Cyclists are being asked to help with nature conservation work along the Liverpool Loop Line.
Sustrans has been awarded new funding from the Esmée Fairbairn Foundation to record and conserve local wildlife and is looking for volunteers to help.
Those taking part will help manage habitats to protect and attract a wide variety of plants and animals, as well as running wildlife themed events around the 13-mile Liverpool Loop Line, which is traffic-free and runs from Halewood to Aintree.
The Liverpool City Region project is part of a wider Sutrans initiative which will see the charity continue and expand its wildlife conservation work across cycling and walking routes across the National Cycle Network.
The charity is receiving £400,000 over three years to achieve the goal.
Sustrans ecologist David Watson says: “We’re delighted to receive this funding to help us continue wildlife conservation along the National Cycle Network. Liverpool Loop Line is a well-used path for bats, hedgehogs, birds and insects, as well as people. Linear paths without the disturbance of traffic help plants and animals to move around to find food and reach new habitats, which makes them more resilient in the long term.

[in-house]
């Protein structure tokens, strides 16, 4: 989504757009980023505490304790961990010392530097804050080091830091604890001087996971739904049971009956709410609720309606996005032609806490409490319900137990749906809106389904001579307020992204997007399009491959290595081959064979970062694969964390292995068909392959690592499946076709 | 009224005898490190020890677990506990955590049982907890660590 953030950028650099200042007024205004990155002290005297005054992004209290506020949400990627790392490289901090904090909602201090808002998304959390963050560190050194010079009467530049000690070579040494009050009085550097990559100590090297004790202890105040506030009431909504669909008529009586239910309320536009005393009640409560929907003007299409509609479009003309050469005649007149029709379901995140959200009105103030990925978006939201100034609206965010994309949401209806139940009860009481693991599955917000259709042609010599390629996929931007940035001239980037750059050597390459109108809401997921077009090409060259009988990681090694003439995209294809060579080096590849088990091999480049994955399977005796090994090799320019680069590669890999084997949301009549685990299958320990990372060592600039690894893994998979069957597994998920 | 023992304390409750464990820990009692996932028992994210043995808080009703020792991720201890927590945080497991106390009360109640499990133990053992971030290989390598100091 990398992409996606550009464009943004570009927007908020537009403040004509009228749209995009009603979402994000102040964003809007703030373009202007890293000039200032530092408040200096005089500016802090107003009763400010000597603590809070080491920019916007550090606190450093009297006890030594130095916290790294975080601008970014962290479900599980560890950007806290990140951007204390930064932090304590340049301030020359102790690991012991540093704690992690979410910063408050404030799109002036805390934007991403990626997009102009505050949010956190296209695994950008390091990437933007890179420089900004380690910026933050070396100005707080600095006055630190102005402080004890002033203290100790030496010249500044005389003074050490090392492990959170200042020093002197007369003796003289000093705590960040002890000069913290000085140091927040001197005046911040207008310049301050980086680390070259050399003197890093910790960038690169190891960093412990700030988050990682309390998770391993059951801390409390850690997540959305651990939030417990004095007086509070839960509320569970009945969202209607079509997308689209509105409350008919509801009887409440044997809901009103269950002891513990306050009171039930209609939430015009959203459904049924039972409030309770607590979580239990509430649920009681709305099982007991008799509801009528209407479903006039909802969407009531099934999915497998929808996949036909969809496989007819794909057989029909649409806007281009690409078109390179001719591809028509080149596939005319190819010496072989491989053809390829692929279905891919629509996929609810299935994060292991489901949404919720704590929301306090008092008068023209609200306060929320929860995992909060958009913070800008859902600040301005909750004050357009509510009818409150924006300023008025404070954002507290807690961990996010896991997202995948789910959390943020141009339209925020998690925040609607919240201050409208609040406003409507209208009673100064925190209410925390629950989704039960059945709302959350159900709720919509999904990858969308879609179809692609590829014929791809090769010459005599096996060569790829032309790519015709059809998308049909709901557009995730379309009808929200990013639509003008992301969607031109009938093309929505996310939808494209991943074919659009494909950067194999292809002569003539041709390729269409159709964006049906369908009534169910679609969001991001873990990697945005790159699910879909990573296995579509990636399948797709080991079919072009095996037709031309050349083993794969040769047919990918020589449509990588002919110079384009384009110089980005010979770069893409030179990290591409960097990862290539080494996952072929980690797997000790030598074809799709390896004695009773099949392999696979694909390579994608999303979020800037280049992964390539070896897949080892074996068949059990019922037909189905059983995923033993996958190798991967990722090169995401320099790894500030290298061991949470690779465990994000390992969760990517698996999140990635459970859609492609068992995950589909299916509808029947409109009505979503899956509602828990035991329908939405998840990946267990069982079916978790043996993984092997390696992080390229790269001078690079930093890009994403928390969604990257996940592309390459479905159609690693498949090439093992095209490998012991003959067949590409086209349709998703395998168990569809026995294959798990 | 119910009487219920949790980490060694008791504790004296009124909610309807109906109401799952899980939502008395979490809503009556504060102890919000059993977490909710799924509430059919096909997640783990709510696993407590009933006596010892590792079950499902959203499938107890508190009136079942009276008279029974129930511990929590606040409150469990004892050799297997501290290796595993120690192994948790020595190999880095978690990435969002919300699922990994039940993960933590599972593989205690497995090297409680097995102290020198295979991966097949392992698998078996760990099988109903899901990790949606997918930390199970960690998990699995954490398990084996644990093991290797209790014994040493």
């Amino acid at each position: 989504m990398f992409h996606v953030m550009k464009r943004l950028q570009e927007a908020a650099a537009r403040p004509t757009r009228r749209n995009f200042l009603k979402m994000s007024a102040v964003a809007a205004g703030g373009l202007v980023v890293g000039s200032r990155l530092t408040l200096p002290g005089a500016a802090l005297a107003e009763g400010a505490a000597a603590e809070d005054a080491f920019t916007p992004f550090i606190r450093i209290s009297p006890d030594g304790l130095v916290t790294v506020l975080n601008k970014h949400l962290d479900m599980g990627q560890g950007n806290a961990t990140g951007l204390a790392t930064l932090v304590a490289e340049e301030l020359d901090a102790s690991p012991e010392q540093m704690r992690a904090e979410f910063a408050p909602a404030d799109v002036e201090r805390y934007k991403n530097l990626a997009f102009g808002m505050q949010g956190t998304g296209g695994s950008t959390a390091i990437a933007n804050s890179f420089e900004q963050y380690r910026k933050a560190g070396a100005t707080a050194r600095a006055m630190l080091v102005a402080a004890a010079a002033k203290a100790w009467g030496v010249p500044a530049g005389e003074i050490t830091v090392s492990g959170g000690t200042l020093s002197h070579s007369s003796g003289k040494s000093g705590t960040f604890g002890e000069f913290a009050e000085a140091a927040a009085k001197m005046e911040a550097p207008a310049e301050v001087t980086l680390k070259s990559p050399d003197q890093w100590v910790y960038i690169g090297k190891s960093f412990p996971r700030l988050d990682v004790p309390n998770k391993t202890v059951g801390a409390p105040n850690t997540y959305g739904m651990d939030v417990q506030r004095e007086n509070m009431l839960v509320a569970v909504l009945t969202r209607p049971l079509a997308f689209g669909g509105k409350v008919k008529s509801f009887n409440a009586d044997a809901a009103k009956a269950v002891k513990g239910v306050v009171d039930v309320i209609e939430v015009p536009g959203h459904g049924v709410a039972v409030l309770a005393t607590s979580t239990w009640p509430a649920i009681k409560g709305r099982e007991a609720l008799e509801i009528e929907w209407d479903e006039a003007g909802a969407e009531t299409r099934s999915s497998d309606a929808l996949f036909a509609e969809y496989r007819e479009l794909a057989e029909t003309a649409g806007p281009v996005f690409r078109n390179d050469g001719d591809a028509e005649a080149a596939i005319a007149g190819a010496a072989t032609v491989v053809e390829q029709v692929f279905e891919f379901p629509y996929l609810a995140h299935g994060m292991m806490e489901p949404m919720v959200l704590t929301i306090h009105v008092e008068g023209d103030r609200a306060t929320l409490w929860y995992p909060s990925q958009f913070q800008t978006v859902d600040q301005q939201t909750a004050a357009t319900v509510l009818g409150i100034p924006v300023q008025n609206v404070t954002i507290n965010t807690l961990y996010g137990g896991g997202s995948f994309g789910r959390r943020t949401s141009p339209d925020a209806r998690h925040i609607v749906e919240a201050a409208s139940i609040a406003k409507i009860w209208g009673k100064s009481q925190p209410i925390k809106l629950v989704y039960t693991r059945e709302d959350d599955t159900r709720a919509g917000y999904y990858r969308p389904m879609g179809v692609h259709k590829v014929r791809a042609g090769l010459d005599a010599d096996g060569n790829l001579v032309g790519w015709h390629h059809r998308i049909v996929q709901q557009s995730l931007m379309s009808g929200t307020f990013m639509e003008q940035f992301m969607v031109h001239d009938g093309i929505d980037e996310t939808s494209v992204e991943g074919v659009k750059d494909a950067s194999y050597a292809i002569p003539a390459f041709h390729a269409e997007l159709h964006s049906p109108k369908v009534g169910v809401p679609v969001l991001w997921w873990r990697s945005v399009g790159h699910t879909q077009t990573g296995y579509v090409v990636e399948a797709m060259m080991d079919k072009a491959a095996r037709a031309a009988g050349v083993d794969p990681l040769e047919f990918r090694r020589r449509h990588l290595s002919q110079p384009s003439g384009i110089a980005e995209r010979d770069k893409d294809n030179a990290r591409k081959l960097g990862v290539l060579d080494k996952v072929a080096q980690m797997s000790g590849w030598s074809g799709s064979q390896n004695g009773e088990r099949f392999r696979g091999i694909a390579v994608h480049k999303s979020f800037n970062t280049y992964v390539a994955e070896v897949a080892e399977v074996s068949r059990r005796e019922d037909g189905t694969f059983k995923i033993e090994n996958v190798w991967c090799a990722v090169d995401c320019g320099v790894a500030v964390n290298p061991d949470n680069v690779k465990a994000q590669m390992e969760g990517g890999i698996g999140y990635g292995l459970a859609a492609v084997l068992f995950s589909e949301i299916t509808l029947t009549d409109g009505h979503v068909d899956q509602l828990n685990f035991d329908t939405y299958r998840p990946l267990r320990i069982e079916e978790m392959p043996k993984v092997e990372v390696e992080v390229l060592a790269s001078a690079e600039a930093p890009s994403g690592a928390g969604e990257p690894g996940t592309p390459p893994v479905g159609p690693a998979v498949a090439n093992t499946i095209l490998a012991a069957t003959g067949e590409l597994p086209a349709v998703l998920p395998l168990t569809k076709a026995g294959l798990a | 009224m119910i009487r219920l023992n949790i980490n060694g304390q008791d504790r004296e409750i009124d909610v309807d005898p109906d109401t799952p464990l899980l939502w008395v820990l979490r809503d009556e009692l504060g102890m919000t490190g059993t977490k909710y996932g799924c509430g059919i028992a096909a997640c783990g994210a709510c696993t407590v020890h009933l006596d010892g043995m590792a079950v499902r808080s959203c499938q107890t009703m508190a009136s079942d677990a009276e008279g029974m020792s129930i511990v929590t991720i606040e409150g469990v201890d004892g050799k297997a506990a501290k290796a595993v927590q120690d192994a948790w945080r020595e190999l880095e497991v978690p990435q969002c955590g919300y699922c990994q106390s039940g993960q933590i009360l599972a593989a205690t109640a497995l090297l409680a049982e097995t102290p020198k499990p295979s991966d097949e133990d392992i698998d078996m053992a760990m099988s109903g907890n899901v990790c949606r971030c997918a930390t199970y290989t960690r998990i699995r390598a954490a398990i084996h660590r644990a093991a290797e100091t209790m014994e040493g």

“We urgently need volunteers in Liverpool so if you would like to get involved in monitoring wildlife on the loop please get in touch.”
Cyclists in the Liverpool City Region who are interested in becoming a wildlife champion can email email@example.com